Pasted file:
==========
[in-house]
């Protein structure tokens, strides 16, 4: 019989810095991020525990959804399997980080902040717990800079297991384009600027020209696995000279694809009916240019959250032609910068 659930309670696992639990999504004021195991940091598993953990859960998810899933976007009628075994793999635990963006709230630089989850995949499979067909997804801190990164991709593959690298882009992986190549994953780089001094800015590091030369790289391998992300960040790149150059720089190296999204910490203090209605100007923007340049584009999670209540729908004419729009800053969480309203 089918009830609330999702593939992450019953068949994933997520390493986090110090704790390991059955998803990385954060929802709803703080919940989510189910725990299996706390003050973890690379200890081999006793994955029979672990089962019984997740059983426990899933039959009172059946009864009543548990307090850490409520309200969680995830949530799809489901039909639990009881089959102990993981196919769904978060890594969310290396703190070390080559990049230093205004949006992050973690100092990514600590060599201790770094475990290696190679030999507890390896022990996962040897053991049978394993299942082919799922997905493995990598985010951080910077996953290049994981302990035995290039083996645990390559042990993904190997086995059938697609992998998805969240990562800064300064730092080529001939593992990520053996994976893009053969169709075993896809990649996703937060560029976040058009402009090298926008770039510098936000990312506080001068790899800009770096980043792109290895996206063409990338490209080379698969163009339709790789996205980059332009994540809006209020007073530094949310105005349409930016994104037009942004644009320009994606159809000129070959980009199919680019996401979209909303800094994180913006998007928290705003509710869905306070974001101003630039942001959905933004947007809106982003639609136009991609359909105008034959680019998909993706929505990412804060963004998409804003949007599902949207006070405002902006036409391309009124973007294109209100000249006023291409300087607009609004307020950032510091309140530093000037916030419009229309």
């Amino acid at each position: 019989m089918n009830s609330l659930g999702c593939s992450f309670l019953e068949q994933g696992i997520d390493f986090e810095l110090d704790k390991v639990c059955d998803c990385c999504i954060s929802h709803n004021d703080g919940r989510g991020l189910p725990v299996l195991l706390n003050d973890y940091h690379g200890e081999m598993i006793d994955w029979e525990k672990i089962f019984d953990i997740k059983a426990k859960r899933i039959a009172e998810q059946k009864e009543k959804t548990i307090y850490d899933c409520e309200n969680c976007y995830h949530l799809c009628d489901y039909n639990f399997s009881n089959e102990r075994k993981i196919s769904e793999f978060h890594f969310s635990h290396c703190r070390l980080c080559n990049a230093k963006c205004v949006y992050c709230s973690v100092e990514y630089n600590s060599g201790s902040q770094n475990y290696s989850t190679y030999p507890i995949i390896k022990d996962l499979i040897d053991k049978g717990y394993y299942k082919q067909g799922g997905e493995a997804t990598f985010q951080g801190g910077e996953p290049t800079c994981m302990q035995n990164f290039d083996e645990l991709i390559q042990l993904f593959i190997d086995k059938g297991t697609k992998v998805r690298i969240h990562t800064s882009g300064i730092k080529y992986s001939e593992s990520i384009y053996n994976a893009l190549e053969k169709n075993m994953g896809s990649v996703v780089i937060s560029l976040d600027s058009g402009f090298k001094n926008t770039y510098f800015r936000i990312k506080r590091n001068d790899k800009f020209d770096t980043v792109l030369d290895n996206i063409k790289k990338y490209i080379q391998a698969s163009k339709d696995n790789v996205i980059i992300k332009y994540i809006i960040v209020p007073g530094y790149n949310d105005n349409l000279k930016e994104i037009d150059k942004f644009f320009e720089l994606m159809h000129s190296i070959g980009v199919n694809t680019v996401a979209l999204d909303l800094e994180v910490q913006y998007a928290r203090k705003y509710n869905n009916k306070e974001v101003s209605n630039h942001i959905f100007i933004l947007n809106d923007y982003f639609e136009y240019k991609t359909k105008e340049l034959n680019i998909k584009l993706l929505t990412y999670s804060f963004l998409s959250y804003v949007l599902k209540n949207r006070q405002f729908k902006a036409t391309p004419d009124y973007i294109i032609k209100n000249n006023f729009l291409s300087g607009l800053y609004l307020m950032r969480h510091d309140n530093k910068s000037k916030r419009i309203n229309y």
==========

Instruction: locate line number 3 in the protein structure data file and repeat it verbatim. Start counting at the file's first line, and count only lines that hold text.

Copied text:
């Amino acid at each position: 019989m089918n009830s609330l659930g999702c593939s992450f309670l019953e068949q994933g696992i997520d390493f986090e810095l110090d704790k390991v639990c059955d998803c990385c999504i954060s929802h709803n004021d703080g919940r989510g991020l189910p725990v299996l195991l706390n003050d973890y940091h690379g200890e081999m598993i006793d994955w029979e525990k672990i089962f019984d953990i997740k059983a426990k859960r899933i039959a009172e998810q059946k009864e009543k959804t548990i307090y850490d899933c409520e309200n969680c976007y995830h949530l799809c009628d489901y039909n639990f399997s009881n089959e102990r075994k993981i196919s769904e793999f978060h890594f969310s635990h290396c703190r070390l980080c080559n990049a230093k963006c205004v949006y992050c709230s973690v100092e990514y630089n600590s060599g201790s902040q770094n475990y290696s989850t190679y030999p507890i995949i390896k022990d996962l499979i040897d053991k049978g717990y394993y299942k082919q067909g799922g997905e493995a997804t990598f985010q951080g801190g910077e996953p290049t800079c994981m302990q035995n990164f290039d083996e645990l991709i390559q042990l993904f593959i190997d086995k059938g297991t697609k992998v998805r690298i969240h990562t800064s882009g300064i730092k080529y992986s001939e593992s990520i384009y053996n994976a893009l190549e053969k169709n075993m994953g896809s990649v996703v780089i937060s560029l976040d600027s058009g402009f090298k001094n926008t770039y510098f800015r936000i990312k506080r590091n001068d790899k800009f020209d770096t980043v792109l030369d290895n996206i063409k790289k990338y490209i080379q391998a698969s163009k339709d696995n790789v996205i980059i992300k332009y994540i809006i960040v209020p007073g530094y790149n949310d105005n349409l000279k930016e994104i037009d150059k942004f644009f320009e720089l994606m159809h000129s190296i070959g980009v199919n694809t680019v996401a979209l999204d909303l800094e994180v910490q913006y998007a928290r203090k705003y509710n869905n009916k306070e974001v101003s209605n630039h942001i959905f100007i933004l947007n809106d923007y982003f639609e136009y240019k991609t359909k105008e340049l034959n680019i998909k584009l993706l929505t990412y999670s804060f963004l998409s959250y804003v949007l599902k209540n949207r006070q405002f729908k902006a036409t391309p004419d009124y973007i294109i032609k209100n000249n006023f729009l291409s300087g607009l800053y609004l307020m950032r969480h510091d309140n530093k910068s000037k916030r419009i309203n229309y």